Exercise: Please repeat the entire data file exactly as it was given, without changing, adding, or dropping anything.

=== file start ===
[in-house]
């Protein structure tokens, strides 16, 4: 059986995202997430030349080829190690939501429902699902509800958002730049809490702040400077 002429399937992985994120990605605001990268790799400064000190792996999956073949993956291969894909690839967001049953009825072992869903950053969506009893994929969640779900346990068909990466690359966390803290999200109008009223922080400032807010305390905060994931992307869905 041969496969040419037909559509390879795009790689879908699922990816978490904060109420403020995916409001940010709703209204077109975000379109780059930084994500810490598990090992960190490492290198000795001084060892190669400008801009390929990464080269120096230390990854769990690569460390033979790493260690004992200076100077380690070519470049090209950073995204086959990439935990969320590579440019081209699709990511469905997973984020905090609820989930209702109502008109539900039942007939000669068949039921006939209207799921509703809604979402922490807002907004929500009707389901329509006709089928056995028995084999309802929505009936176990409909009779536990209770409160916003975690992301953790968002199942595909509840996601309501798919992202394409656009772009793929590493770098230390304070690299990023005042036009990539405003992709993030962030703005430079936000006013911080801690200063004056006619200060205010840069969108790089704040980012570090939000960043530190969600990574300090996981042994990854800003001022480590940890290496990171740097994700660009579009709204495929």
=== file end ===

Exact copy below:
[in-house]
């Protein structure tokens, strides 16, 4: 059986995202997430030349080829190690939501429902699902509800958002730049809490702040400077 002429399937992985994120990605605001990268790799400064000190792996999956073949993956291969894909690839967001049953009825072992869903950053969506009893994929969640779900346990068909990466690359966390803290999200109008009223922080400032807010305390905060994931992307869905 041969496969040419037909559509390879795009790689879908699922990816978490904060109420403020995916409001940010709703209204077109975000379109780059930084994500810490598990090992960190490492290198000795001084060892190669400008801009390929990464080269120096230390990854769990690569460390033979790493260690004992200076100077380690070519470049090209950073995204086959990439935990969320590579440019081209699709990511469905997973984020905090609820989930209702109502008109539900039942007939000669068949039921006939209207799921509703809604979402922490807002907004929500009707389901329509006709089928056995028995084999309802929505009936176990409909009779536990209770409160916003975690992301953790968002199942595909509840996601309501798919992202394409656009772009793929590493770098230390304070690299990023005042036009990539405003992709993030962030703005430079936000006013911080801690200063004056006619200060205010840069969108790089704040980012570090939000960043530190969600990574300090996981042994990854800003001022480590940890290496990171740097994700660009579009709204495929």